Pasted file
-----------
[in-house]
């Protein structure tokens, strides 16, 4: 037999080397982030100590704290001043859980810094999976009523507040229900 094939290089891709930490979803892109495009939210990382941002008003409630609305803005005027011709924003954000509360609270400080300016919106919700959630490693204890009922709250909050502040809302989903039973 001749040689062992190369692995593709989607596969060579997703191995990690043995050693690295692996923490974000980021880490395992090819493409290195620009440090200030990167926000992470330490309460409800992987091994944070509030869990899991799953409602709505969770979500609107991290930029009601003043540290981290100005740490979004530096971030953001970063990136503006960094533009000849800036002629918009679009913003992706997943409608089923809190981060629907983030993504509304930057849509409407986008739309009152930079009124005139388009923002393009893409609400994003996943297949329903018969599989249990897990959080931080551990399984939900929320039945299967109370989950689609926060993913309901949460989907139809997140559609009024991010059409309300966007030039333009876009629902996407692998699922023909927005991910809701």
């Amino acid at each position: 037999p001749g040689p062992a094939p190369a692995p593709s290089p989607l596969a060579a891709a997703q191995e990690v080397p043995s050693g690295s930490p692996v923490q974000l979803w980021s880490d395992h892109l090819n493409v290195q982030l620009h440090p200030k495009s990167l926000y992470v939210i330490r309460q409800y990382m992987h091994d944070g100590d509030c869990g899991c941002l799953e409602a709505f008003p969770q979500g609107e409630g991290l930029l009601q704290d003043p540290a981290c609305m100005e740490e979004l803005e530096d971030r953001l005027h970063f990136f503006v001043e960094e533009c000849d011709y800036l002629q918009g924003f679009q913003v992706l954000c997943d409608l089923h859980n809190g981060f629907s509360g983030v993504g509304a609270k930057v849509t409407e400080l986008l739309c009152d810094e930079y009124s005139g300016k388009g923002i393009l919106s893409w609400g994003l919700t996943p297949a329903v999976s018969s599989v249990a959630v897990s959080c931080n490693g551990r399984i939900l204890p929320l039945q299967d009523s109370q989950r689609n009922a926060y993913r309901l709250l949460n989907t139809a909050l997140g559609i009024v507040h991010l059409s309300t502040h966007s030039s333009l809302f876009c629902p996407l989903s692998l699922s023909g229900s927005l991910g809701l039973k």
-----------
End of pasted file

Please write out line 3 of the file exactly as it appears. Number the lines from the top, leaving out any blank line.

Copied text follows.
């Amino acid at each position: 037999p001749g040689p062992a094939p190369a692995p593709s290089p989607l596969a060579a891709a997703q191995e990690v080397p043995s050693g690295s930490p692996v923490q974000l979803w980021s880490d395992h892109l090819n493409v290195q982030l620009h440090p200030k495009s990167l926000y992470v939210i330490r309460q409800y990382m992987h091994d944070g100590d509030c869990g899991c941002l799953e409602a709505f008003p969770q979500g609107e409630g991290l930029l009601q704290d003043p540290a981290c609305m100005e740490e979004l803005e530096d971030r953001l005027h970063f990136f503006v001043e960094e533009c000849d011709y800036l002629q918009g924003f679009q913003v992706l954000c997943d409608l089923h859980n809190g981060f629907s509360g983030v993504g509304a609270k930057v849509t409407e400080l986008l739309c009152d810094e930079y009124s005139g300016k388009g923002i393009l919106s893409w609400g994003l919700t996943p297949a329903v999976s018969s599989v249990a959630v897990s959080c931080n490693g551990r399984i939900l204890p929320l039945q299967d009523s109370q989950r689609n009922a926060y993913r309901l709250l949460n989907t139809a909050l997140g559609i009024v507040h991010l059409s309300t502040h966007s030039s333009l809302f876009c629902p996407l989903s692998l699922s023909g229900s927005l991910g809701l039973k």